How to avoid costly NSF fees
Have you ever received an NSF (Nonsufficient Funds) fee letter from your bank? If you’re like most people, then the answer is probably yes. According to the Consumer Financial Protection Bureau, more than $2 billion was charged in NSF fees by banks in 2016 alone. This type of fee occurs when you write a check that bounces due to insufficient funds in your account and have not arranged an overdraft protection plan with your bank. Thankfully, there are steps you can take to avoid costly NSF fees and being stuck with debt!
The definition of an NSF fee
Nonsufficient funds, or NSF, is a term for when a check or bank withdrawal has insufficient funds available in the account. This can happen for many reasons including the account holder’s lacking of enough money in their account; an overdraft on the checking account; there are insufficient funds in their savings account (e.g., they have transferred too much money out of that savings account). The amount of money which is too much varies by bank.
How you can manage your finances to avoid paying a nonsufficient funds fee
Some payment services, such as credit cards, offer their own protection programs that can help you better manage the risk of paying a nonsufficient funds fee. These programs will typically allow you to go over your monthly spending limit without paying an over-limit fee, and they’ll charge a small service fee if you end up going over your limit. Additionally, some credit card providers waive the annual card fee for customers who carry a balance for more than one month every six months. Find out whether your bank or credit card offers these features and switch if necessary.
Tips on how to track your checking account balance
1. Get in the habit of logging in to your bank account at least once a week, if not more.
2. Check your balance regularly and be aware of when you will overdraw your account.
3. Take note of the alerts that come with the updates and don’t ignore them!
4. Give yourself some grace with regards to checking balances, but err on the side of caution when it comes to time frames (e.g., forgetting a day or two is likely fine, but forgetting an entire month could spell disaster).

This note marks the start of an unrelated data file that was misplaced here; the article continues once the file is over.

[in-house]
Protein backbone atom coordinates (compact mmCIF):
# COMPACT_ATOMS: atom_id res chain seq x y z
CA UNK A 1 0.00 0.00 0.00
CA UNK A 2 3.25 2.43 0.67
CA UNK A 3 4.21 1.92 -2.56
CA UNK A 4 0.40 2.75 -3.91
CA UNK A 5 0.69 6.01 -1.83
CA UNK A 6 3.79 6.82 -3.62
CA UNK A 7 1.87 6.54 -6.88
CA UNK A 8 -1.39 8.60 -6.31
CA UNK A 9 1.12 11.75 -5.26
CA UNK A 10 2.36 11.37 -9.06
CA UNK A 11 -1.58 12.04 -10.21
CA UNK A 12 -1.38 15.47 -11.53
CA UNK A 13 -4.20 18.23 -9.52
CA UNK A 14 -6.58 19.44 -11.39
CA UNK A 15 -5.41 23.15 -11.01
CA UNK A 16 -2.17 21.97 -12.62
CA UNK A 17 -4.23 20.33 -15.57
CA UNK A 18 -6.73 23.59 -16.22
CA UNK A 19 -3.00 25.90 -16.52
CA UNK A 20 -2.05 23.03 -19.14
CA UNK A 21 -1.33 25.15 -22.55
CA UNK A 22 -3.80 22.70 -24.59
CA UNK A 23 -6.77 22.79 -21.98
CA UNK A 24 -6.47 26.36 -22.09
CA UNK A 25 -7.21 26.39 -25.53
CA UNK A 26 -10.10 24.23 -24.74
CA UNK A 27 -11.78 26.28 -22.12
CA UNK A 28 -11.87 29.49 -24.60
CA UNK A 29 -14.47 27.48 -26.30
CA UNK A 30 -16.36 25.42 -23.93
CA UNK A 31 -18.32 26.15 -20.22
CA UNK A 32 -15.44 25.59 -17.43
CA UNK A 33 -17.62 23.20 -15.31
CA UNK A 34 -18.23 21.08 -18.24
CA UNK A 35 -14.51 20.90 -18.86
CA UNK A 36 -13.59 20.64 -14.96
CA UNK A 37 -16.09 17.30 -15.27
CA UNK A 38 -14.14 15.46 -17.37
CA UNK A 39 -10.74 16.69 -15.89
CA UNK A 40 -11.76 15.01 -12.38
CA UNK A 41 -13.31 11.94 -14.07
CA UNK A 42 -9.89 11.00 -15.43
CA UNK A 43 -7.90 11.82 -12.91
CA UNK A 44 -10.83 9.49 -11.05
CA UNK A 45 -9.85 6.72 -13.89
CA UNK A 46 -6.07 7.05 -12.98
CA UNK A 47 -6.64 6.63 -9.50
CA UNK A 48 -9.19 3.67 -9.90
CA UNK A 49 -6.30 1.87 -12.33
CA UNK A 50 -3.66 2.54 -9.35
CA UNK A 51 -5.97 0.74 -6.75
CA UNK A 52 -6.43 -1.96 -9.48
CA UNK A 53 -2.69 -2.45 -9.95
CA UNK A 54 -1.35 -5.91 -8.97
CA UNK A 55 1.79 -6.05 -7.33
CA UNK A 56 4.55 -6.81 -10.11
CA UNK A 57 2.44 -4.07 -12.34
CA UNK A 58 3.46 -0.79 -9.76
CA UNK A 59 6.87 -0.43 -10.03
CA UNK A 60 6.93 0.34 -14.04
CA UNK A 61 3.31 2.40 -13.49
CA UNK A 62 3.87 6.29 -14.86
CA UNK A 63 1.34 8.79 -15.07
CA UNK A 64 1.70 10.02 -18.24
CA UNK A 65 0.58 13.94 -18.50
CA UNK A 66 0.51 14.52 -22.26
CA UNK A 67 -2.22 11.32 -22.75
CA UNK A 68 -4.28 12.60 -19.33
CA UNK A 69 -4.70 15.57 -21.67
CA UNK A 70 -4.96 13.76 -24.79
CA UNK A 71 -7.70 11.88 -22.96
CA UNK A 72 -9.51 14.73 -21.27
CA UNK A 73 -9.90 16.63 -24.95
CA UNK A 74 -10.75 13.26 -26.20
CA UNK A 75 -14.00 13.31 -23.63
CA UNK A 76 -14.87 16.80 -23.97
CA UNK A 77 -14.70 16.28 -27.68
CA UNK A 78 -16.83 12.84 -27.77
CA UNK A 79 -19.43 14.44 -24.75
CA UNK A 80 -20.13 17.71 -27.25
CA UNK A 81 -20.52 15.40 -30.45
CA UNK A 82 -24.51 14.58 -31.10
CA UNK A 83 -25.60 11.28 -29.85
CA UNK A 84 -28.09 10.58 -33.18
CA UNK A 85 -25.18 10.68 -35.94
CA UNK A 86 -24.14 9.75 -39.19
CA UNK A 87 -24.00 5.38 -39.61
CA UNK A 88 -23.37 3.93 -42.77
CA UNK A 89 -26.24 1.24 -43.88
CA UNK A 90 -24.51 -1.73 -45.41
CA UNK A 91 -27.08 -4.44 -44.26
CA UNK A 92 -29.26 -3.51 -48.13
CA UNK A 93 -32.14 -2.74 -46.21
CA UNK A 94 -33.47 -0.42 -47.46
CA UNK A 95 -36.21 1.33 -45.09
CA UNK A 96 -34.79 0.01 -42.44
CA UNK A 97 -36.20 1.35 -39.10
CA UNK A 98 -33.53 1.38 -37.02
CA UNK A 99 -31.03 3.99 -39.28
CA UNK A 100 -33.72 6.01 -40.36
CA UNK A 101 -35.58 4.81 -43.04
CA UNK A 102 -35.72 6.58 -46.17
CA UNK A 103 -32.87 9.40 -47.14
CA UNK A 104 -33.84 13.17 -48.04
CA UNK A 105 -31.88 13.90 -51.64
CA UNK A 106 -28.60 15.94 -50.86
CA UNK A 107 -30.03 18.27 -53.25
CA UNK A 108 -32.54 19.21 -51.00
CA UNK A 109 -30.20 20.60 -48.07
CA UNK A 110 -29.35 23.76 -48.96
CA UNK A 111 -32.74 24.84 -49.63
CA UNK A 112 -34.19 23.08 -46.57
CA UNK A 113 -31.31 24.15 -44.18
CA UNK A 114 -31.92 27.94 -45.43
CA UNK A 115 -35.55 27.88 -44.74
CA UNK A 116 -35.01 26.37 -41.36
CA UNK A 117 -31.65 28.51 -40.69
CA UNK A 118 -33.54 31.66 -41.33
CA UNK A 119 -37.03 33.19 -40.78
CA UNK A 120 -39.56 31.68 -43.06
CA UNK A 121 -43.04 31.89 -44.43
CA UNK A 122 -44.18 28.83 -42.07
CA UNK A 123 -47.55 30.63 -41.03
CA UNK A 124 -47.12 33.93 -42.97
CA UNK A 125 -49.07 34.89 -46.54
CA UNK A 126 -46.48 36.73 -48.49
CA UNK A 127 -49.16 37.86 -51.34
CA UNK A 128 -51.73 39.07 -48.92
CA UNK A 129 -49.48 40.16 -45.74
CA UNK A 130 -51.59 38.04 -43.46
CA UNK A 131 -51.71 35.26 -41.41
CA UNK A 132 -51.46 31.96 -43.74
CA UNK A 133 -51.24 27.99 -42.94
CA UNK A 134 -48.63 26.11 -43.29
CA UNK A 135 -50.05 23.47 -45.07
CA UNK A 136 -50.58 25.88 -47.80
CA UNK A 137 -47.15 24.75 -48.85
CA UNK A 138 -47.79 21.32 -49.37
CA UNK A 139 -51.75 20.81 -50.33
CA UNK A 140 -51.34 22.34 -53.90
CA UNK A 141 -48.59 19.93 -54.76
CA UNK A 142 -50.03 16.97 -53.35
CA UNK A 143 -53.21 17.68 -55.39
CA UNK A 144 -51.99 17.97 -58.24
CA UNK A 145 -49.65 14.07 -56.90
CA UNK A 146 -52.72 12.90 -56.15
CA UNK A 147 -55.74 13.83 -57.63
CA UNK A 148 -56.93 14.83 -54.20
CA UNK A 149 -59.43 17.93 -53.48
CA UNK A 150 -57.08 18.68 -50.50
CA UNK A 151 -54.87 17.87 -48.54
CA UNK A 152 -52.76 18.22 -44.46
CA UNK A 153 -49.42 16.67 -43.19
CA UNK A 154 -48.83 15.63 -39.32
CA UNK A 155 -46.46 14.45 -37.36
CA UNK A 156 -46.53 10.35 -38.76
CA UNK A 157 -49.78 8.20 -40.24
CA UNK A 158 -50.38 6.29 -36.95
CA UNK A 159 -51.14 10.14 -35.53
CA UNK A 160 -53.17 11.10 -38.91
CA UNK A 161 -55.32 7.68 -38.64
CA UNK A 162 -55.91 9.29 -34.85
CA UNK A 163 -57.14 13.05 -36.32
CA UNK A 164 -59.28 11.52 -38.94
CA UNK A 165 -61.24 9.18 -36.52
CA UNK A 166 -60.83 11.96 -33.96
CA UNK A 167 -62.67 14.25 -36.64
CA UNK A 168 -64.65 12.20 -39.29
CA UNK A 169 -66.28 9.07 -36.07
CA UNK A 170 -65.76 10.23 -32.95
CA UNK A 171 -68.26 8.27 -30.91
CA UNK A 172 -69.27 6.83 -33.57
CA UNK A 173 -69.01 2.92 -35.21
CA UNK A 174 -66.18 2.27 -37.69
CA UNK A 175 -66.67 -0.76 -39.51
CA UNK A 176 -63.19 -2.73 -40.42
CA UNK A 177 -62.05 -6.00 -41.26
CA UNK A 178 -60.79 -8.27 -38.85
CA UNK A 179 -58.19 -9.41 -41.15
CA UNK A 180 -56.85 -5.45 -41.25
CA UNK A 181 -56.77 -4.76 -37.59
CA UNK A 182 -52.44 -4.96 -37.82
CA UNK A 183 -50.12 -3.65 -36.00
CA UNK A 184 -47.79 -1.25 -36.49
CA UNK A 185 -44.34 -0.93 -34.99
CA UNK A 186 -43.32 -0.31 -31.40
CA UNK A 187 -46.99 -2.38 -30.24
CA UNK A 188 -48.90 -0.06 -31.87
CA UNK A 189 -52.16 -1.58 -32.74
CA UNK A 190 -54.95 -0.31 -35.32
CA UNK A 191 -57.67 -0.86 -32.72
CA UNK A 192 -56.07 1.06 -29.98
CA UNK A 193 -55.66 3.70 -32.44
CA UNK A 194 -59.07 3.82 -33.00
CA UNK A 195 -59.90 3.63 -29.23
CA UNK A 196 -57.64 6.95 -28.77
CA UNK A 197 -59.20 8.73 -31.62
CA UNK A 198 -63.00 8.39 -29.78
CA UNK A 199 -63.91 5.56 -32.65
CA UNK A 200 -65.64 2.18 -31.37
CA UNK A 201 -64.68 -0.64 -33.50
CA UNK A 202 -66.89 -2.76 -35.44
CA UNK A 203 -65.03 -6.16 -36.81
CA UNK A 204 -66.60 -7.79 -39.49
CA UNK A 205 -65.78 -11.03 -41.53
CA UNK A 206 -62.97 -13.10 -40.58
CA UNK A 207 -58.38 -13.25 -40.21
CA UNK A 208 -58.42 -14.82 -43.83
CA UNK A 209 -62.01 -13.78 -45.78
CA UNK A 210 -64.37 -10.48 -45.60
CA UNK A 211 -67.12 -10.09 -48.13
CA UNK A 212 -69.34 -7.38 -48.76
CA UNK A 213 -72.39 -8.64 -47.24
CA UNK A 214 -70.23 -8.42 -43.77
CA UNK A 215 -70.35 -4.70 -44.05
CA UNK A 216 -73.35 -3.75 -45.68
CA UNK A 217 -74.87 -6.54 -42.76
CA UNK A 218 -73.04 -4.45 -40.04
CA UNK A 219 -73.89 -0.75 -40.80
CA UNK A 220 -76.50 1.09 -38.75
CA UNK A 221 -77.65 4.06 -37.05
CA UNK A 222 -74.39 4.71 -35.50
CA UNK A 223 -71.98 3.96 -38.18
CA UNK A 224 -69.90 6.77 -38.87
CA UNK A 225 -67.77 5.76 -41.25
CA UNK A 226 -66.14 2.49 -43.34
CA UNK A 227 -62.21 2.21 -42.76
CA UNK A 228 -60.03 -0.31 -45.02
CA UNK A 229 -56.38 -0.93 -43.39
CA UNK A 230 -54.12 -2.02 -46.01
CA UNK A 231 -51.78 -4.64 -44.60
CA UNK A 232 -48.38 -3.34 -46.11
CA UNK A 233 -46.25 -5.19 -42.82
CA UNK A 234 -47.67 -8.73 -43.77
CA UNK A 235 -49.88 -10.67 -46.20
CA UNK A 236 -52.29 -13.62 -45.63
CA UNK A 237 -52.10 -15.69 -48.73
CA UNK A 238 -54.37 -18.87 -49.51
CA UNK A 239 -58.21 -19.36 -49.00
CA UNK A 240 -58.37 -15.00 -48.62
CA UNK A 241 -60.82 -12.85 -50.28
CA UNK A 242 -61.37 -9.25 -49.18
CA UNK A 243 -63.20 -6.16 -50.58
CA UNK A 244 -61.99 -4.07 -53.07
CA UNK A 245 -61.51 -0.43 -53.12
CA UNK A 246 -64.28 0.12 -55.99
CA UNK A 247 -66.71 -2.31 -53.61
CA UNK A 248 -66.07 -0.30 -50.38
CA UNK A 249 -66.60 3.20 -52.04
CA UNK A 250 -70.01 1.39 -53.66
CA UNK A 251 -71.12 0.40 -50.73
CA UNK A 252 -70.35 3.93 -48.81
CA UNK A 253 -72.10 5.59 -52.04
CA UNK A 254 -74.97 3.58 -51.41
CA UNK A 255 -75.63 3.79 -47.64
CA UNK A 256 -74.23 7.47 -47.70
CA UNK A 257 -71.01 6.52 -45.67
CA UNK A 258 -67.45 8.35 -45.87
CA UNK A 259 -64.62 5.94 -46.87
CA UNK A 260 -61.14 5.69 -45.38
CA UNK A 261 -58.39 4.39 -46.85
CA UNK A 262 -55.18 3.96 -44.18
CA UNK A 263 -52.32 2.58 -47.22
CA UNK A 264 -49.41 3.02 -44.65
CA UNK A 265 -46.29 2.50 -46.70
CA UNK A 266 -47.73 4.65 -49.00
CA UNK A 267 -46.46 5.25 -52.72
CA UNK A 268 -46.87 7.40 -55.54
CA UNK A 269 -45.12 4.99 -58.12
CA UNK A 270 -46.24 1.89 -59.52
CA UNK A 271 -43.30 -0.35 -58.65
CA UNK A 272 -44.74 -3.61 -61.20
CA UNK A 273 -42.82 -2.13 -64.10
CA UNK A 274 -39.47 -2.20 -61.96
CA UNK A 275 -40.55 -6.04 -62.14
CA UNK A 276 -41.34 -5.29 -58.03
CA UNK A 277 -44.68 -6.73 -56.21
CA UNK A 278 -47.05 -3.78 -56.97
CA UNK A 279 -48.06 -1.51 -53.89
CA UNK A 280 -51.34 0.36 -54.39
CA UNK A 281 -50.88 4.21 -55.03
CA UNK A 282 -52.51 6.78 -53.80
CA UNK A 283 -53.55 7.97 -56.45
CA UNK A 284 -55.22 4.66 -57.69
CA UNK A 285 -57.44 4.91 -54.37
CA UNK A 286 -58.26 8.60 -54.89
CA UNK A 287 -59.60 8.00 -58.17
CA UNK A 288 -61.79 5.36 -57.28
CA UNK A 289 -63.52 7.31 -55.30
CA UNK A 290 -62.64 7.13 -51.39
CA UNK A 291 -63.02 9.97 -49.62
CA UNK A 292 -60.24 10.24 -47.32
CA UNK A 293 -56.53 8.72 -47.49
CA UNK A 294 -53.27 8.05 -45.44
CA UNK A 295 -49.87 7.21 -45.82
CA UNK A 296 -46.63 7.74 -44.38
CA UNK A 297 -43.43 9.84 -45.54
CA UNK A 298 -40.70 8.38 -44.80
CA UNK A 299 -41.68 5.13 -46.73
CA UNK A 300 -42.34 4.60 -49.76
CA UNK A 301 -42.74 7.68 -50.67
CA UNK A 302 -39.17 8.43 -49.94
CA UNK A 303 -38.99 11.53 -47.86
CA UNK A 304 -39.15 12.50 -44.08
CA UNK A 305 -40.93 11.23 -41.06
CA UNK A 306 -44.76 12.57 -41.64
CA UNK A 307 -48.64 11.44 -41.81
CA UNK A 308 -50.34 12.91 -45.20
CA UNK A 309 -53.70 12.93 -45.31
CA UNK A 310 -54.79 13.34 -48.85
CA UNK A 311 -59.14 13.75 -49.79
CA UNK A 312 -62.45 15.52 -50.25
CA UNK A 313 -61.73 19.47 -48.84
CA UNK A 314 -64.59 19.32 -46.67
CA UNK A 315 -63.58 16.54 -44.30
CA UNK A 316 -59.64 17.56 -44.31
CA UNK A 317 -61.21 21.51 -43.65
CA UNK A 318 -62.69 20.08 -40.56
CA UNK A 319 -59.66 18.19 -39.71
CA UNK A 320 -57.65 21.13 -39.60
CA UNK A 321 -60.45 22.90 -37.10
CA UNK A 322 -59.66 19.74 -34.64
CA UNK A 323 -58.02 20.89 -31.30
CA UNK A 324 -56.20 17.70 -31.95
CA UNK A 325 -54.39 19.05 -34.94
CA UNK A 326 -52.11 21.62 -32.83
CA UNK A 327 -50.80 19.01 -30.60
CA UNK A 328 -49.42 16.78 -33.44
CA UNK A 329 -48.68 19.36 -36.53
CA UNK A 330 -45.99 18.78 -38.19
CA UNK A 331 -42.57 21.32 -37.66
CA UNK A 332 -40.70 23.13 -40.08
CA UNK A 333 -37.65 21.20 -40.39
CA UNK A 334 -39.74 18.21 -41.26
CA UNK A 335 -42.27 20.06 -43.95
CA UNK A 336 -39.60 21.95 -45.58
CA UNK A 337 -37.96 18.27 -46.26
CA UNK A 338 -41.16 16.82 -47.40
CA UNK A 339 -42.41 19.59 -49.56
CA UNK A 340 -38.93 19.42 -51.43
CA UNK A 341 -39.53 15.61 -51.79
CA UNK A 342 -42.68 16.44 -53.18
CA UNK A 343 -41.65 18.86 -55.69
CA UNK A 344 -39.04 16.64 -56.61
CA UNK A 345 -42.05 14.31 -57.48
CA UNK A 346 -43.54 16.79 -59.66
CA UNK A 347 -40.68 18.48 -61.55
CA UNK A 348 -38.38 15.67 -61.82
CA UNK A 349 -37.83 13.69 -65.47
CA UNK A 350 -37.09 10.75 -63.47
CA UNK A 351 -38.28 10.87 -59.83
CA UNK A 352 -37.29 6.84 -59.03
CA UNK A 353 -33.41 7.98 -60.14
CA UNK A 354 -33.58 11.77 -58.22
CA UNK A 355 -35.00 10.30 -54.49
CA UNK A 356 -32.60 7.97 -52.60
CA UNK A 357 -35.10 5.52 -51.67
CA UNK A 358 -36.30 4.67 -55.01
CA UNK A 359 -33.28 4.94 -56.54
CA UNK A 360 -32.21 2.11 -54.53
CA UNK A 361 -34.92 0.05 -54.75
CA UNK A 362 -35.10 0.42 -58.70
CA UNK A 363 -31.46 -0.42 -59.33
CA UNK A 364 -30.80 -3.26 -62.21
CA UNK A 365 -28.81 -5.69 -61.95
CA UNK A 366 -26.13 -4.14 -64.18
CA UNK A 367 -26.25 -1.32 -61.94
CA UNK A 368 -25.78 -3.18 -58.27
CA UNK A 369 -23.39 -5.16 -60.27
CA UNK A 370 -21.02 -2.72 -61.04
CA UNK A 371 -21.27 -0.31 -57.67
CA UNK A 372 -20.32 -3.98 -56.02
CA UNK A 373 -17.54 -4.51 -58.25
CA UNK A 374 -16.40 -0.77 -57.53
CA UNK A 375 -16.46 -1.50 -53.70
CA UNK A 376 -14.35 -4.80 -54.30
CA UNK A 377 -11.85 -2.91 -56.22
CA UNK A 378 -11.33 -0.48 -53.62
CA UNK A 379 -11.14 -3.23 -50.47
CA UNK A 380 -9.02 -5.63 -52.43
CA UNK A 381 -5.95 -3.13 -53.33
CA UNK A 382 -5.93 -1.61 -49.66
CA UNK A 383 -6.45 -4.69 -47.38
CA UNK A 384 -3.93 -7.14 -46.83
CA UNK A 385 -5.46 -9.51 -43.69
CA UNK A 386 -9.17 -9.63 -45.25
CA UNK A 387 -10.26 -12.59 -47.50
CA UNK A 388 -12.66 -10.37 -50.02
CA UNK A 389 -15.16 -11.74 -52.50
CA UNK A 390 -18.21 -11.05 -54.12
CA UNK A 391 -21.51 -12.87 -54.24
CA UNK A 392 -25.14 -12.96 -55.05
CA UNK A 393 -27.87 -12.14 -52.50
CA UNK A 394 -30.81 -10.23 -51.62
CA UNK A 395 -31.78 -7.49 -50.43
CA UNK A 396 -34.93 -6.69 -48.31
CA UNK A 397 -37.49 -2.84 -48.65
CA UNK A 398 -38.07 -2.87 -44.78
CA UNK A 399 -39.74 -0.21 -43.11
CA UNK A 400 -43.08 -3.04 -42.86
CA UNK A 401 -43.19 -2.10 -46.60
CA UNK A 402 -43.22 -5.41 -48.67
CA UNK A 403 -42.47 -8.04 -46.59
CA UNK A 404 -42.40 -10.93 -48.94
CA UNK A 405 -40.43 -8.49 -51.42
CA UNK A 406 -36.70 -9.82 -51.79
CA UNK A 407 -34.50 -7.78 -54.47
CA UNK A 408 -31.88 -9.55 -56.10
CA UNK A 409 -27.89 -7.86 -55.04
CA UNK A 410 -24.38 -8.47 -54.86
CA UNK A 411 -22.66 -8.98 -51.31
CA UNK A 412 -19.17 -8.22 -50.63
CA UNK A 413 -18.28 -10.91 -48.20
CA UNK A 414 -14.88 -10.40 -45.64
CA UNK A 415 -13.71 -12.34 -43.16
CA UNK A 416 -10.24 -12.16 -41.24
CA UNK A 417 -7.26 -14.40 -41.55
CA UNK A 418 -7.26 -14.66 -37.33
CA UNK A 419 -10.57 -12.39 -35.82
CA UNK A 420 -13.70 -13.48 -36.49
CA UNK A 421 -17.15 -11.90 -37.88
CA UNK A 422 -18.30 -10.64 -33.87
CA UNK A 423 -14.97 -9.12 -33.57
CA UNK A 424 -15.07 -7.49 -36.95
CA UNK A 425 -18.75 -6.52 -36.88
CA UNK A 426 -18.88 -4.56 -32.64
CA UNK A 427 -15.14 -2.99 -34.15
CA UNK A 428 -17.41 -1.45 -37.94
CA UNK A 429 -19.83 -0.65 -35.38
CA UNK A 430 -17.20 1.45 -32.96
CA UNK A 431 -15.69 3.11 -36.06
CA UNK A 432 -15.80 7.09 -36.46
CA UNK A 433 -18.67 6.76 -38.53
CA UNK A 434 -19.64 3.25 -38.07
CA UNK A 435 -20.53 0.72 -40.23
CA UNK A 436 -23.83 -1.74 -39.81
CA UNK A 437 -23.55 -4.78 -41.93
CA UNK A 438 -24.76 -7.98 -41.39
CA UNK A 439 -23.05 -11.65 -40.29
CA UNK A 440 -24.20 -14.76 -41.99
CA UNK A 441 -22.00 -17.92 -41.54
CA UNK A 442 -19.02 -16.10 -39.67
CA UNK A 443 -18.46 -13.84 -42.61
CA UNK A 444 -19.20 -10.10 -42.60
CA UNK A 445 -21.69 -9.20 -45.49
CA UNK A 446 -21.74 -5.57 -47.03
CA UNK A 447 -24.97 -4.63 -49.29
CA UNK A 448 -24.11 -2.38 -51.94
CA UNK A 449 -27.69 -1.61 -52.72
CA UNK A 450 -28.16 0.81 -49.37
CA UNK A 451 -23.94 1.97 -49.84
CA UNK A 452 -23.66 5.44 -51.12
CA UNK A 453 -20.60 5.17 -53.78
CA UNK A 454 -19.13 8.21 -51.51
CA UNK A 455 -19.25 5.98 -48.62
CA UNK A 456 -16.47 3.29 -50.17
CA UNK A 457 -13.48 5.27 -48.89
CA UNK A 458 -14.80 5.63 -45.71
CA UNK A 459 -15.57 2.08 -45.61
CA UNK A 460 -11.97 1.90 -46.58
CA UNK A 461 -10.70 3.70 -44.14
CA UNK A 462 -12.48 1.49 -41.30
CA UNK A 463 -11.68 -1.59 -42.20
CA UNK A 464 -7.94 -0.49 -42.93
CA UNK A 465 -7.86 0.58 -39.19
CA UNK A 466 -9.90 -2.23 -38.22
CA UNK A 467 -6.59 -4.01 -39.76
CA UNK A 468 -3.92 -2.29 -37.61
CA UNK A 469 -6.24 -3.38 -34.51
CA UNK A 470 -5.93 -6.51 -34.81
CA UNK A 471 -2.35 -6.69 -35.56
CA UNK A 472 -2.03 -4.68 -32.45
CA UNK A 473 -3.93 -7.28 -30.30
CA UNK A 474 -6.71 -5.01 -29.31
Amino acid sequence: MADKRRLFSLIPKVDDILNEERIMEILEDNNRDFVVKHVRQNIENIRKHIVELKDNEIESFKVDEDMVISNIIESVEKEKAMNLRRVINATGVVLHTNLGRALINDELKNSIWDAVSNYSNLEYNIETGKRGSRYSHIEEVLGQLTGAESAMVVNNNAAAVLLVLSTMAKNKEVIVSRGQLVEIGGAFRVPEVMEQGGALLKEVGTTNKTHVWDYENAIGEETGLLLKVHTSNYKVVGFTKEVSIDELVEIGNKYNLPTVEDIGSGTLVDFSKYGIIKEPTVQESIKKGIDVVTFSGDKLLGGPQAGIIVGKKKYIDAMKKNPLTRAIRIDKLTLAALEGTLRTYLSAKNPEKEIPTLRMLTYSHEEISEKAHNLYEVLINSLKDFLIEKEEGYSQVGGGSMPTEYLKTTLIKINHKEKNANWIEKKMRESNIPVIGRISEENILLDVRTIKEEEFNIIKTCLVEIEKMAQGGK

5. Monitor your credit score (and make sure it’s high!).
4 tips for avoiding overdrafts
Tip #1: Always stay aware of how much money you have in your account. This way, you will be less likely to overdraft and get charged the more expensive nonsufficient funds fee.
Tip #2: Enroll in alerts for when your bank balance is nearing the cutoff point for an overdraft.
Tip #3: Always consult your financial advisor before taking on any large expense that may cause an overdraft if not handled correctly.
Tip #4: Forgo checking your account balance when it’s low, or just review it so that you can get a general idea of what needs to be paid off instead of going through the whole list like a checklist.
Ways you can pay without using checks
For one, you can use electronic funds transfer systems such as online bill pay and a direct debit card, which eliminates the need for checks. For two, you can call the financial institution that is making the payment and let them know that they should expect an NSF fee if they go through with it. That way they can take steps to not incur that cost by using a different form of payment or requesting an increase in the account balance before the date of payment. For three, it may be possible for you to set up automatic payments through your bank’s website or mobile app where you’ll receive advance notice about any upcoming payments with more time for preparation.
When you are charged an NSF fee
The NSF fee is charged by the bank when a deposit into your account cannot be honored for any reason. If this happens with a recurring transaction, you may end up paying an NSF fee for every missed payment. Credit card companies and banks work together to issue the NSF fee on your behalf and these fees can quickly add up over time. The good news is that there are steps you can take to keep this from happening in the first place.